I have a very simple project with two tracks: a guitar and an audio track. I’m recording my voice in the second track, using notebook’s integrated microphone, while I’m listening to guitar track with my bluetooth headphones. The problem is I always get a little delay when recording my voice, so the audio track is a bit late with respect to the guitar.
What can I do? I’ve tried what I’ve read in other forum topics to reduce delay, so I disabled the WiFi adapter in Windows’s Devices Manager, and I disabled Norton Antivirus. But I still have the same delay.
Should I just shift the voice track backwards to compensate the delay? How can I do it?
Thank you in advance for your help!
Bluetooth. Unless you have the latest greatest Bluetooth receiver and transmitter, you’re getting a delay. I have a pair of wireless headphones that use RF and not Bluetooth, for exactly this reason.
As said by @shagazulu , Bluetooth headphones most probably won’t report their latency to the host, especially since you are using an aggregate driver.
The headphones need to have their own dedicated ASIO driver for this to work, and they are not Bluetooth but 2.4 or 5 GHz.
You can know the exact delay by enabling the metronome and recording short clicks, for example find a small plastic or metallic object and click it on the table as accurately as possible with the metronome.
After that, set the ruler to seconds, zoom in, and look how much time there is between grid beats and the recorded audio. Note it somewhere, and you can now nudge your tracks by this value.
You can create a PLE preset for this.
Hi @shagazulu and @Louis_R ,
thank you very much for your answers!
I’m currently using bluetooth headphones just for the output, but for input I have selected in Cubase to use the notebook’s built-in microphones. Do the bluetooth headphones influence on the delay also if I’m using notebook’s built-in mic?
I’ll try to check the delay using the metronome and recording short clicks. In case I discover the exact delay, how do I nudge my track?
EDIT: Additional info. I am already using ASIO4All. I also tried to reduce the buffer only for input, from 512 to something very little like 64, but I didn’t notice any improvement. Maybe I should try again combining it with the deactivation of network and antivirus.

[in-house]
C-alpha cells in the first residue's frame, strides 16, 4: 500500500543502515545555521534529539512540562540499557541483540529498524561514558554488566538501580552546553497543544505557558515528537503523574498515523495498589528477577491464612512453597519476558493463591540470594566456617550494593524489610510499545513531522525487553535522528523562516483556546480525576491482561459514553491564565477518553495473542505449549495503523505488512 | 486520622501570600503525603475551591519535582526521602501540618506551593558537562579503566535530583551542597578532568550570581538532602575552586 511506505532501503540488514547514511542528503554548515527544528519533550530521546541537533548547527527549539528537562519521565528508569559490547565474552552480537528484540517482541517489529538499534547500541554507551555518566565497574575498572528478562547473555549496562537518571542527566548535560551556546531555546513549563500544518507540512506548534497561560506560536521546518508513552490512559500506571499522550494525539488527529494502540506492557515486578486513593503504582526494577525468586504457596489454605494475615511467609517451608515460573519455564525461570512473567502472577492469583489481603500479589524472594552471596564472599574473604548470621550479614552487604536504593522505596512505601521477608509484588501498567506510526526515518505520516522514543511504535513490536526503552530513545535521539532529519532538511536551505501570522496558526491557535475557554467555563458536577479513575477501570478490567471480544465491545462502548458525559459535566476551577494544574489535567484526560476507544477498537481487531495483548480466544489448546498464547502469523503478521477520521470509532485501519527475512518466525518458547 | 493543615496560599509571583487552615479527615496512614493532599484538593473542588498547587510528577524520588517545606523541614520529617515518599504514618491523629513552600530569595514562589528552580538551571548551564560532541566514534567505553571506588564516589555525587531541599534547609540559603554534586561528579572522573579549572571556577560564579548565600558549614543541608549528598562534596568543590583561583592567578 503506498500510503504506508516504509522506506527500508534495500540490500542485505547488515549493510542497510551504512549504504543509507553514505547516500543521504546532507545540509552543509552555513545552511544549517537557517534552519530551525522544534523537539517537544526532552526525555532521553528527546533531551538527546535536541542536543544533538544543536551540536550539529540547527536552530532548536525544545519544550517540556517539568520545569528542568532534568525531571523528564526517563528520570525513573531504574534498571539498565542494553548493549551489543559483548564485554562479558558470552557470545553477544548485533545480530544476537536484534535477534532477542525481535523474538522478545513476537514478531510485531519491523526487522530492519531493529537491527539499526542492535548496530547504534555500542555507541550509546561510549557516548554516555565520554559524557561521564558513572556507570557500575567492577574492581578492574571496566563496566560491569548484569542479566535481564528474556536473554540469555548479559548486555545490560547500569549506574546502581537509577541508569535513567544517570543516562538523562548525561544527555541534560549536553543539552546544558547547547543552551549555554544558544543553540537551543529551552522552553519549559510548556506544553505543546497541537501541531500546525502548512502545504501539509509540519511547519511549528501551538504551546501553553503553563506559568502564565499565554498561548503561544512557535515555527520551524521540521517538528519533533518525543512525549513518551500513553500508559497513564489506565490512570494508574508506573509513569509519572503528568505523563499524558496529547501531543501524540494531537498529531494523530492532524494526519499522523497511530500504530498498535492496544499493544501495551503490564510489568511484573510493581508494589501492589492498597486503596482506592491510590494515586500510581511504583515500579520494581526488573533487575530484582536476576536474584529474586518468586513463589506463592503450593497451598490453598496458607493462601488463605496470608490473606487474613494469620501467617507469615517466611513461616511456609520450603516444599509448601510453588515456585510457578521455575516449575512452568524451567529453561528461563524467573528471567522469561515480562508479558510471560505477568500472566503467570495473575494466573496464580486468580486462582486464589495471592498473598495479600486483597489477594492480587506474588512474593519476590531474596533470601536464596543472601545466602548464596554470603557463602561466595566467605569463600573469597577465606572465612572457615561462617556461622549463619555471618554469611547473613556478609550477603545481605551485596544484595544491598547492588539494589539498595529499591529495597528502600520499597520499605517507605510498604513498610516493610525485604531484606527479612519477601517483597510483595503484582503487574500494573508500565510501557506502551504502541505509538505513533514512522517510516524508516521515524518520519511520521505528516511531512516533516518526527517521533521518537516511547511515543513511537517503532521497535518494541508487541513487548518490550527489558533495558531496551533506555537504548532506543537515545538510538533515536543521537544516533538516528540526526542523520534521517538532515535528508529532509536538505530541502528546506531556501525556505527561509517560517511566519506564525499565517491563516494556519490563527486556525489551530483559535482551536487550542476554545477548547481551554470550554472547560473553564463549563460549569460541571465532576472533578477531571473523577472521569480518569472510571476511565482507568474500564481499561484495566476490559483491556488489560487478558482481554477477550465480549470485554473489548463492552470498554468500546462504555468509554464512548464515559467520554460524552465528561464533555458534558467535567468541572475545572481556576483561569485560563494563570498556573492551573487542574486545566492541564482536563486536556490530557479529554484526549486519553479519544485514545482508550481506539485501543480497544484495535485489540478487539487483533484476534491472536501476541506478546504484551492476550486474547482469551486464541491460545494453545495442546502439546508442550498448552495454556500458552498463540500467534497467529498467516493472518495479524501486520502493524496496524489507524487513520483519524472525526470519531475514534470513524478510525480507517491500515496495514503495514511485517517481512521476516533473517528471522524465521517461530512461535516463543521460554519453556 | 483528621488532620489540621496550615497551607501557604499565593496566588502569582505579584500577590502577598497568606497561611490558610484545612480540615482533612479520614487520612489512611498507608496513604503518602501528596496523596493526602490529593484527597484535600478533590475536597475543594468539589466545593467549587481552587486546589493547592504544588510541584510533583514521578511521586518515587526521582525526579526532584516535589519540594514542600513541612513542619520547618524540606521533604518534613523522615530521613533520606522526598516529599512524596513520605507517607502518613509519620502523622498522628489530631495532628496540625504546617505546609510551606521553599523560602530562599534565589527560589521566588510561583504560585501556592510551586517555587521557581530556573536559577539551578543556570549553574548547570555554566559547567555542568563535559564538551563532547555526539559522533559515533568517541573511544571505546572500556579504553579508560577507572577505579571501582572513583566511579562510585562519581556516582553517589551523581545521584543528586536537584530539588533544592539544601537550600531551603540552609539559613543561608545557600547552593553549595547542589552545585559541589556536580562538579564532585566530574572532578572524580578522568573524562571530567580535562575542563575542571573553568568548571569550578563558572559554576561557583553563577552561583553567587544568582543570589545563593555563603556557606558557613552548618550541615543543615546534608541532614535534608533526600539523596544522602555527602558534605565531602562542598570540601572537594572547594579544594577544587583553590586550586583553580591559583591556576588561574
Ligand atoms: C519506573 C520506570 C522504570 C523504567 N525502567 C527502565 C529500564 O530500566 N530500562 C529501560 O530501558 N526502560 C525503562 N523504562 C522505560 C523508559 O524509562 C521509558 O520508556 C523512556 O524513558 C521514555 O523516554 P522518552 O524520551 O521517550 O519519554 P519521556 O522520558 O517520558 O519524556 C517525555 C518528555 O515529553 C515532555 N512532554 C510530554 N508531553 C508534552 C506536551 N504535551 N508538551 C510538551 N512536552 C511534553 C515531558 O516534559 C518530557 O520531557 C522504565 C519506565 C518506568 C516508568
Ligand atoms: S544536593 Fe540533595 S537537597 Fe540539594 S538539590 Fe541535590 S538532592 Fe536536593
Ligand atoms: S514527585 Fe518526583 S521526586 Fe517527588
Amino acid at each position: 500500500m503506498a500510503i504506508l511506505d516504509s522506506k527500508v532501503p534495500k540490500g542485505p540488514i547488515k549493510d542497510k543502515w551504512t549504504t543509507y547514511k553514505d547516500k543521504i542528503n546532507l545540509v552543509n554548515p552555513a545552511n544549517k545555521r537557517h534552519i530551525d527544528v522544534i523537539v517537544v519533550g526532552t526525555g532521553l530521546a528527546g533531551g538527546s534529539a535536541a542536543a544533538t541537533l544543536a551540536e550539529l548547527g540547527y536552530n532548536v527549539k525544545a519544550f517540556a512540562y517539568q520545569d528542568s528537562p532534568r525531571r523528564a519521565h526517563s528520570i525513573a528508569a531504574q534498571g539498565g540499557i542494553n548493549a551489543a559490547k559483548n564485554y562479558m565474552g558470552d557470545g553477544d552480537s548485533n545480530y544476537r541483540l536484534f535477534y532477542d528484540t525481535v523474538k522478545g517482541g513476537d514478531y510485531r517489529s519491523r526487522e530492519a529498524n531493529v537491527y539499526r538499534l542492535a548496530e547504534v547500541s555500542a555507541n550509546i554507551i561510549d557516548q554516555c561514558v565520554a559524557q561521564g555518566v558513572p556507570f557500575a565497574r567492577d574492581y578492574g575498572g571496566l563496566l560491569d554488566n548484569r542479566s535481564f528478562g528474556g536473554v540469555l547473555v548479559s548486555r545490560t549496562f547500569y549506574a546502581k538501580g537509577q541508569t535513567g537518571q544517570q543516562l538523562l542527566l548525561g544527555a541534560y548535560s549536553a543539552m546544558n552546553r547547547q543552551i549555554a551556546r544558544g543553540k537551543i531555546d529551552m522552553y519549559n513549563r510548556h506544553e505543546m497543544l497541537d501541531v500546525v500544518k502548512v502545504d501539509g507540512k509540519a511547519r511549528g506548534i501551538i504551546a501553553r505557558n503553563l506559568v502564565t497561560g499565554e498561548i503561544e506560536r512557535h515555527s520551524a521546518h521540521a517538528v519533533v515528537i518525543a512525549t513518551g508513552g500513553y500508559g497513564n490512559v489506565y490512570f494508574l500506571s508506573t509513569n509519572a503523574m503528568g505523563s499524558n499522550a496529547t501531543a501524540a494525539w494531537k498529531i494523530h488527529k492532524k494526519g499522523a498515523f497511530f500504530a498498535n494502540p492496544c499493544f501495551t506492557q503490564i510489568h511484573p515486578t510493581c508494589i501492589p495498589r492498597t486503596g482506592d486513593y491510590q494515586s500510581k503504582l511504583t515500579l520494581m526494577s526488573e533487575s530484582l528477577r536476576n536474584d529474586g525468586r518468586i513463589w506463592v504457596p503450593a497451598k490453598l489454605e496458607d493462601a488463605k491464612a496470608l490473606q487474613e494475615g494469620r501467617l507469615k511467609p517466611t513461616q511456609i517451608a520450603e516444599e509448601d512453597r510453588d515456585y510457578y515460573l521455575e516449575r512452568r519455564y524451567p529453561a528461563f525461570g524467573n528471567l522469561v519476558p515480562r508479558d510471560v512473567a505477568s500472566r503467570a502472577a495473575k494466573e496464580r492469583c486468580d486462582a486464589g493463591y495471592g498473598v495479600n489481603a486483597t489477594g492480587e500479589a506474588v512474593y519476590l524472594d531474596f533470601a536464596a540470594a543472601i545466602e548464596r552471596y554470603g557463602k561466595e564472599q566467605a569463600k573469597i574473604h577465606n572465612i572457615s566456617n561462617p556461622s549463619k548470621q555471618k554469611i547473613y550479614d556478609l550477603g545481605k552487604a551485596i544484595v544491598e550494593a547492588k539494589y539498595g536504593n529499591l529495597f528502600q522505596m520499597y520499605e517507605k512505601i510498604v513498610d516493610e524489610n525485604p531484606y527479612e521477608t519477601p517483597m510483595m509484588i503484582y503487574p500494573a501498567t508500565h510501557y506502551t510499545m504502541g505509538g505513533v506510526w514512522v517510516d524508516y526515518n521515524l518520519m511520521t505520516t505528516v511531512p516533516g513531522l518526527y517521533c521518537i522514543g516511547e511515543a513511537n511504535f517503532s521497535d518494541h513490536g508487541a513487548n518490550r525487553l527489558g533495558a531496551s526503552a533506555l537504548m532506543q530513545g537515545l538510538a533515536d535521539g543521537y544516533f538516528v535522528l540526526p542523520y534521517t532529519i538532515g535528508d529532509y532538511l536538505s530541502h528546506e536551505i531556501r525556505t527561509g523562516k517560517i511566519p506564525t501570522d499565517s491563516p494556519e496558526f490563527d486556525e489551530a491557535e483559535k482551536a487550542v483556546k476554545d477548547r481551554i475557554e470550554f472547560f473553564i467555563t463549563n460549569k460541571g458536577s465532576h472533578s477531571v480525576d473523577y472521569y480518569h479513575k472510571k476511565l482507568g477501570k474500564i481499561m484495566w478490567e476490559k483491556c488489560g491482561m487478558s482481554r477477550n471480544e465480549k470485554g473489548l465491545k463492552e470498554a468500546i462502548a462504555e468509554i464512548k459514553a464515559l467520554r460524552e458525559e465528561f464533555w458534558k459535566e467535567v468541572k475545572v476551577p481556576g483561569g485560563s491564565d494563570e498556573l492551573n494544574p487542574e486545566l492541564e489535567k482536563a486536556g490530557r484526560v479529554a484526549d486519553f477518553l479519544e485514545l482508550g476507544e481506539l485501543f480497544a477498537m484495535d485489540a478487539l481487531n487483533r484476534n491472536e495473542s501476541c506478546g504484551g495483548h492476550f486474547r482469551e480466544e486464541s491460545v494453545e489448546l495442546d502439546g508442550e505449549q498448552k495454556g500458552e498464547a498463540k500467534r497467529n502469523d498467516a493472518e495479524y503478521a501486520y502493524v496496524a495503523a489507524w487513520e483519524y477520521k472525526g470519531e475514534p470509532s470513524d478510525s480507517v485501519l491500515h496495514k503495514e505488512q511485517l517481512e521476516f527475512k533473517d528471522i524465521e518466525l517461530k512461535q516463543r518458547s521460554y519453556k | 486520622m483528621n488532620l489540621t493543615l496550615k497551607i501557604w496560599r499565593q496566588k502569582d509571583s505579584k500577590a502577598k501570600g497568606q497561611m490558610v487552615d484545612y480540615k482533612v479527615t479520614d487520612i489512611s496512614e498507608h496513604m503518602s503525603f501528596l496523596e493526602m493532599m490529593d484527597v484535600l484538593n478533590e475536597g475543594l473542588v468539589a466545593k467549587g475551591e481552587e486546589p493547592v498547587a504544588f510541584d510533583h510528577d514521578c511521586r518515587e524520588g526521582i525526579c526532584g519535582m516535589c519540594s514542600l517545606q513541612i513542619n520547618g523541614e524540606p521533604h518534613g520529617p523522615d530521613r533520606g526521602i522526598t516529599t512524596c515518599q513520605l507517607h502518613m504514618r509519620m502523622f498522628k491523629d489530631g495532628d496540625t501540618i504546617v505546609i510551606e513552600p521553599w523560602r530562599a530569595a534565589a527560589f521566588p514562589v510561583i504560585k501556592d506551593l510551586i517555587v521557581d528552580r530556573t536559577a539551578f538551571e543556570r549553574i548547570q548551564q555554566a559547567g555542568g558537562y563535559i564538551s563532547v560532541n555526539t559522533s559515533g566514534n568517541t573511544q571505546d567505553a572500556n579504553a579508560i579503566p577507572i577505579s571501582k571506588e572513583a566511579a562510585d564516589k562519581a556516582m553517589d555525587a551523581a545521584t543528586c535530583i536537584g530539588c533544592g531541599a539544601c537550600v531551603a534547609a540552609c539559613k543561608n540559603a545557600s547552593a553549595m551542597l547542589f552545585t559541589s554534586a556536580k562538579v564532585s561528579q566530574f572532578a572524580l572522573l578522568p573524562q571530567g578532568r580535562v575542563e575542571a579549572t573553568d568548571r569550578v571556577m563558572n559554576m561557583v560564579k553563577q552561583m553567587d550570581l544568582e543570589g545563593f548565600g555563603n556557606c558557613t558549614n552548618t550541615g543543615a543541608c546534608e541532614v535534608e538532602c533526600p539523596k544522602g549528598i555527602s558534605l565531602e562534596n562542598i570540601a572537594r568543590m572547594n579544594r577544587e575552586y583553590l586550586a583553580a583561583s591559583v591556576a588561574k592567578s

Regardless, your bluetooth headphones will give you an unacceptable delay. Get rid of them. (no, don’t do that.). Use wired headphones. Otherwise you won’t hear things when they are playing, you’ll sing later than you should, you’ll hear a big echo from the time you sing something. What a pain in the ass.
That said, there are ways to use them, as Louis said… but you’d have to push every recorded track back in time by a certain amount… and you just simply can’t monitor yourself through Cubase, unless you like the echo effect. AND even if you monitor sounds directly through your audio interface, you’ll still hear a delay and record late.
I see what you mean, @shagazulu . I know I can also use my headphones without bluetooth, directly wired like standard headphones. I’ve never tried but I will do it, as I understand bluetooth’s delay is not acceptable for music production. Thanks for your tip, I’ll follow it!
@Louis_R I have tried all of the following together in one try:
- set ASIO4All buffer for microphone input from 512 to 64
- disabled network adapter from Windows’s Devices Manager
- disabled antivirus
- closed background applications such as Skype, Teams, etc., and kept only Cubase open
Then, to try, I have kept only the audio track in Solo mode, turned on the metronome, and recorded myself clapping my hands in time with the metronome. The result is still a quite big delay, unluckily.
I will start using my headphones in wired mode, to avoid further delay issues. But what can I do for input delay? Since I am currently using the notebook’s built-in mic, I don’t think bluetooth is influencing this particular delay. Am I wrong?
Thank you again for your help, very appreciated! I’m a totally noob in music production.
There technically isn’t any input latency anymore. You’ve solved that problem.
And yet there’s still latency.
What’s happening is you’re hearing the audio in your headphones, you know, 40 to 100 milliseconds later than Cubase thinks you are. And so, when recording, you are simply reacting too late to the incoming audio.
In what other scenario does that occur? It doesn’t occur with wired headphones, or radio frequency headphones, or speakers. Only bluetooth headphones. It’s not input latency, it’s output latency… which is a whole other animal.
You can nudge with the nudge buttons :
Try this PLE preset : Nudge by 1s Left.xml (6.9 KB)
Applying this preset will nudge all selected Events and Parts 1 second to the left.
I created it like this as an example but you may set your own value and override it by saving it again.
User presets are saved in a dedicated Project Logical Editor folder under: /Users/user name/Documents/Steinberg/program name/User Presets.
How to use PLE presets :
Seems like this would be both easier & more accurate if you just put the headphones up to the mic and recorded the actual delayed metronome.
That’s right lol. Why I didn’t think about it ?
Probably because you could successfully tap along in time, while my taps would be more, ahh lets call it expressive.
Thank you very very much for all your precious help! You were right! There was no delay with recording: I had output delay with bluetooth headphones!
Now I’m using my headphones wired with the 3.5mm jack and everything works like a charm!
Here are the screenshots of my Audio Connections for input and output:
Thanks again guys!